In the south-east of this parish, and to the right of road between Máighin and Cros, there are several objects worthy of inspection, especially the great Pagan forts of Cathair Mór and Cathair an Uilc (Cahernahilk).

We are still in the barony of Kilmaine, and legally within the limits of the extensive and celebrated parish of CONG, which forms the entire northern boundardy of Loch Coirib in both counties, and extends from its junction with that of Shrule to near the bridge of Mám, a distance of about twenty miles.As the nearest point of land in this parish is immediately on the western side of our track, we will conduct our readers to it.

Inchagoill--Inis an Ghaill Chraibhthigh, "the island the devout foreigner,"--which now rises its long graveyard, in an ridgelike back to the west of our course, is by far the most interesting island on the lake.

On an undulating slope, where the island narrows towards its centre, an extensive graveyard, in an ancient ecclesiastical enclosure, marks where, so long as there were any of the name left in the country, the Kinnaveys, Conways, Sullivans, Murphys, Lyddans, Butlers, and others, interred their dead; and many a wild wail of Irish caoine has floated over the surrounding waters, as the funeral procession of boats, with their picturesquely clad freights, approached the shore of this sacred isle.

Within the graveyard stand the ruins of two exceedingly ancient churches, both of the small Irish type, but of far different styles and dates.That to the north-east, which is much older and plainer,bears all the characteristics of its period in its narrow square-headed doorway,with inclined jambs,and Cyclopean style of its masonry.It was not built due east and west,but inclines to the noth of the former,and south of the later,and sometimes occurs in our very early Irish churches.This little Teampull Phádraig,or "St. Patrick's church," which is thirty-four feet seven inches long, measured by its outer wall,is divided by a slight recess into an nave and chancel,but there are no vestiges of a dividing arch.Its internal dimensions are,twenty- nine feet seven inches in the clear, of which seventeen feet eleven inches by eleven feetseven inches by eight feet eight inches.There no remains of the alter or the east window,nor of any sidelight.The massive walls, now about nine feet high, of what is termed Cyclopean work, show no signs of mortar except in their interior.The stones of the south-western portion of the wall of the gable have lately been carefully replaced; and the square-headed door- way in it, figured at page 64, is of the true primitive type, and about six feet high; its jambs formed of square but uncut stones, incline inwards, from twenty-four and a half inches at the sill to twenty-two and a half inches under the massive lintel, which is four feet eight inches long.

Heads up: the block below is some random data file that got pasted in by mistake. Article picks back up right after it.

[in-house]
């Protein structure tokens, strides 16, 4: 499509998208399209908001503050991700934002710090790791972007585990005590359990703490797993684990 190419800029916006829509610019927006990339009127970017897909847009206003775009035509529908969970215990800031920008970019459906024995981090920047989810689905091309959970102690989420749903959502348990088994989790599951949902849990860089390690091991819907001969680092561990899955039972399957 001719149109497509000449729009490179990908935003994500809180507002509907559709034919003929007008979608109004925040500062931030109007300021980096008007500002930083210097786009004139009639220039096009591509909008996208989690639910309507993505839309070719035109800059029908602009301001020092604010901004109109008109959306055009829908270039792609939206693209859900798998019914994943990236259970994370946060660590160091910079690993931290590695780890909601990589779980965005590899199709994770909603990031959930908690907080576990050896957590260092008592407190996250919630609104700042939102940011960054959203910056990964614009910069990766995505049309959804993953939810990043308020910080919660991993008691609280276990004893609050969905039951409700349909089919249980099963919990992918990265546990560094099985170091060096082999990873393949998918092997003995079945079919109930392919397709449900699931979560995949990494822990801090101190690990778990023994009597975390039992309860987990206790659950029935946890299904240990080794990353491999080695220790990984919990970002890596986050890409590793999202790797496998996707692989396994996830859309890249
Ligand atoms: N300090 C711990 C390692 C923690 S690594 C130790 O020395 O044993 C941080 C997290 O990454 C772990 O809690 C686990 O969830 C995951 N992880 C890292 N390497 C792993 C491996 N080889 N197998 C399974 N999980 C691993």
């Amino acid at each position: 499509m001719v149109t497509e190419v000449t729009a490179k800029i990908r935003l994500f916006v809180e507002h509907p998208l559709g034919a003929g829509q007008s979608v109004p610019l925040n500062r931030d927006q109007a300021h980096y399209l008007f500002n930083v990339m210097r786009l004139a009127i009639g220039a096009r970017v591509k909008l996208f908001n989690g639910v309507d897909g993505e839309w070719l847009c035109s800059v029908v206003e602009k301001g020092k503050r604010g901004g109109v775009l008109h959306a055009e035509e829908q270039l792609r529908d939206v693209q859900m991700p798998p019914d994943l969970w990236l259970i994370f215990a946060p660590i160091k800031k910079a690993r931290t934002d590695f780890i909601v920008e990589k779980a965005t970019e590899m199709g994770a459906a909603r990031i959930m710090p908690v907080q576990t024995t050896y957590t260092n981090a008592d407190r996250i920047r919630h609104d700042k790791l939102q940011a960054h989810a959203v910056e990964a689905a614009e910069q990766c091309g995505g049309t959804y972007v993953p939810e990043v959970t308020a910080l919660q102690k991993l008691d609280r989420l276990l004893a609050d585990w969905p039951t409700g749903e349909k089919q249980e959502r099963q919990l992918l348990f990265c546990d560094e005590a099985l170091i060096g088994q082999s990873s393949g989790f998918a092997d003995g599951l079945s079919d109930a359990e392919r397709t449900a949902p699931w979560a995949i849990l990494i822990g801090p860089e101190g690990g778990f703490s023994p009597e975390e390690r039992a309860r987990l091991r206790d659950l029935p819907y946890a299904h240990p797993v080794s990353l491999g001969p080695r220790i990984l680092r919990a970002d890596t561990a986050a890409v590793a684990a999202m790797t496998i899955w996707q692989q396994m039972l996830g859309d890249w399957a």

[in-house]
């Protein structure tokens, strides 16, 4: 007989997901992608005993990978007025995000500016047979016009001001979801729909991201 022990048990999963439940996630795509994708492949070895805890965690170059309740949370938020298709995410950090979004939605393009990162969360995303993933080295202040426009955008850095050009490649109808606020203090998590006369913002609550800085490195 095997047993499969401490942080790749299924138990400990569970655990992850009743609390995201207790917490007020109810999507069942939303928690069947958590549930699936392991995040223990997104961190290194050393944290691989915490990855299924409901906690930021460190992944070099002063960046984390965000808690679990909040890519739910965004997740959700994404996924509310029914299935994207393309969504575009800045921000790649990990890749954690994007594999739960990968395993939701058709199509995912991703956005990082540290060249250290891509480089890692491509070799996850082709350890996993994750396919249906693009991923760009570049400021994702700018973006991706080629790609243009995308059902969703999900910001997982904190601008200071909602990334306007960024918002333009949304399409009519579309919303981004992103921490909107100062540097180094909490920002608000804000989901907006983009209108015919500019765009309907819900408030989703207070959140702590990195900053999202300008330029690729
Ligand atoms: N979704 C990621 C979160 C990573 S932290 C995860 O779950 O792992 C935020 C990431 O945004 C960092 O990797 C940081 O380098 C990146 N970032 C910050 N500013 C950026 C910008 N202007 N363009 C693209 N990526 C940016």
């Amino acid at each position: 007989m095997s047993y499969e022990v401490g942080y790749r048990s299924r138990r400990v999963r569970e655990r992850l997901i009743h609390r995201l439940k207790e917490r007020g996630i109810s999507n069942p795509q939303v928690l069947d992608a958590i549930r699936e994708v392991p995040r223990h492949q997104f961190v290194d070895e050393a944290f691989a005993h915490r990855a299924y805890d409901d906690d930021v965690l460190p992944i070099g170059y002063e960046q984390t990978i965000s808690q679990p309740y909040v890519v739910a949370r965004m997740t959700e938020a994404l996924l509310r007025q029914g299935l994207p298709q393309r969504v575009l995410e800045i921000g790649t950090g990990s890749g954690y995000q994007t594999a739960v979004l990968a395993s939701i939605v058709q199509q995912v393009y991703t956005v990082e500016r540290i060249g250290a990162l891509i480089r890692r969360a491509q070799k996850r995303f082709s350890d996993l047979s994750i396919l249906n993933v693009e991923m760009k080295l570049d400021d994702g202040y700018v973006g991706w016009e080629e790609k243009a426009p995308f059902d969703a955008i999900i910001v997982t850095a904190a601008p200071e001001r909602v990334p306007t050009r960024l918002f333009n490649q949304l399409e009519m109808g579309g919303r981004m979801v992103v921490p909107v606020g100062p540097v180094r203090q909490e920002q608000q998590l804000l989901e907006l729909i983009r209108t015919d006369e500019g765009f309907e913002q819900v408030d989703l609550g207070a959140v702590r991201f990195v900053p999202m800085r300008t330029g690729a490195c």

What gives the most special interest to this locality is the preservation there of a monumental stone, containing, undoubtedly, one of the very earliest Christian inscriptions in Ireland.It is a single four-sided obelistical pillar, of hard, greyish Silurian stone, unhewn, slightly cambered, broad at the base, where it measures ten inches, and gradually decreasing from six to five inches on the inscribed side, which faces the south-west end of St. Patrick's Church, and from which it is distant a few paces.This monolith now stands two feet four inches over the ground, as a headstone to a grave, but that such was not its originail position is manifest; and it has all the appearance of

having been one of those corbel stones so often seen projecting in old Irish churches, and of which there is an example in the north-east angle of the gable of the neighbouring "Church of the Saints." It has at top two crosses on the west, two on the east (as shown in the accompanying illustrations), two on the south, and one on the north face, which may be regarded as examples of the most ancient carvings of that sacred emblem now to be found in the British Isles, or perhaps, if we except those in the Catacombs of Rome, anywhere in Europe.

On the first face is an inscription, in the Uncial or old Latin character, here reproduced from a most careful rubbing.It reads perpendicularly, and was first published in 1845 by the late Dr. Petrie, in his celebrated work upon "The Ecclesiastical Architecture and Round Towers of Ireland," as Lie Lugnaedon Macc Limenueh "the Stone of Lugnaedon, son of Limenueh," the sister of St. Patrick.Taking the authorities in consecutive order it may be observed that Roderick O Flaherty, who first informed us of the ancient name of this island, makes no allusion to this monolith.In 181O an officer quartered in Galway described it in a local newspaper, and an Irish-speakulg soldier of his regiment gave a fanciful interpretation of its inscription.